“A tonally subversive solo piece… the overall effect is beguiling.” — David Ian Lee, NYTheatre.com

    “Gwydion Suilebhan has created a tour de force… A marvelous little structured piece, full of music and nuance.” — Susan Galbraith, DC Theatre Scene
  • INNER HARBOR
    INNER HARBOR is a centuries-spanning love story between one historic ship, the sea she sailed on, and her last and best Captain. In 1860, the USS Constellation captured a slave ship called the Cora off the west coast of Africa and freed 705 enslaved human beings. In 1978, the same ship became the centerpiece in a gentrification controversy in Baltimore's Inner Harbor. (Those stories are true.) And in 2096...
    INNER HARBOR is a centuries-spanning love story between one historic ship, the sea she sailed on, and her last and best Captain. In 1860, the USS Constellation captured a slave ship called the Cora off the west coast of Africa and freed 705 enslaved human beings. In 1978, the same ship became the centerpiece in a gentrification controversy in Baltimore's Inner Harbor. (Those stories are true.) And in 2096, when sea levels have risen so disastrously the city's been abandoned, the government works quickly to load the ship with historical artifacts and sail them off to safety... but the Baltimore Liberation Movement secretly plans to steal the ship and save the last few refugees' lives instead.
  • THE GREAT DISMAL
    Six lives get desperately entangled in the fragile but dangerous ecosystem of the Great Dismal Swamp, where the underground railroad, George Washington’s financial failures, and the complexity theory behind the blinking of fireflies all mysteriously converge. Can an entomologist, his undergraduate assistant, his wife, her "alternative healer," a mathematician, and the dean of a Christian college...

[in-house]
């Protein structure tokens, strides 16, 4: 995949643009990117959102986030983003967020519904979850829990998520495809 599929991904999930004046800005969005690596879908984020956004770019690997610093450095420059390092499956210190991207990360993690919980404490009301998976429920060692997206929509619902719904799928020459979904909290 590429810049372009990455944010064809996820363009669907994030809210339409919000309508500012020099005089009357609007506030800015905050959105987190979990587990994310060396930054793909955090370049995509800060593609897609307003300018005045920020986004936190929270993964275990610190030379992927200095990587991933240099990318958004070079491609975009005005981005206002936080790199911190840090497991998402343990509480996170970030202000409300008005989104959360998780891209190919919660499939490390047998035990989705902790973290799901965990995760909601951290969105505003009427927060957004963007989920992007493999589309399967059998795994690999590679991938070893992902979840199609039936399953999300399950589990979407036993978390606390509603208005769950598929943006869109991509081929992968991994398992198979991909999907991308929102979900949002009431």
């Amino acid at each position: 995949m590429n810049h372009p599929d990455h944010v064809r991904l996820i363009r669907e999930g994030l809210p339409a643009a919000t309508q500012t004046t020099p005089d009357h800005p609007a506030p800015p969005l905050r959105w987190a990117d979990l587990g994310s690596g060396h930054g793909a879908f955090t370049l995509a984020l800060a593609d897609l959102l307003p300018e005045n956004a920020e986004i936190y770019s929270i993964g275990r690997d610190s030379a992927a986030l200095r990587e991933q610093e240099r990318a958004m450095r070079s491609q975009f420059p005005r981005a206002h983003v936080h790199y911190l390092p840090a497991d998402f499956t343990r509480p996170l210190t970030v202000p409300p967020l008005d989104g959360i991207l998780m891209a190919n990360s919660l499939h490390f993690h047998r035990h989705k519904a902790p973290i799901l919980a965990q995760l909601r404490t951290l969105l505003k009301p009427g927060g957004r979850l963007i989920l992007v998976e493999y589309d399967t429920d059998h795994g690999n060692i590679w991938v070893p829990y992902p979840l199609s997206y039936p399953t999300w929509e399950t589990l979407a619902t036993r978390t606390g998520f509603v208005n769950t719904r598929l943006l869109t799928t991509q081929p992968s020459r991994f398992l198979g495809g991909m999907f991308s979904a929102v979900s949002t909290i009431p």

Six lives get desperately entangled in the fragile but dangerous ecosystem of the Great Dismal Swamp, where the underground railroad, George Washington’s financial failures, and the complexity theory behind the blinking of fireflies all mysteriously converge. Can an entomologist, his undergraduate assistant, his wife, her "alternative healer," a mathematician, and the dean of a Christian college figure out what connects them… before it’s too late?
  • THE MIRACLE OF THE CHUPPAH
    When the chuppah disappears just minutes before the wedding, is it a sign from God? More importantly, what will the poor bride and groom use to keep the warblers from shitting on their heads during the ceremony?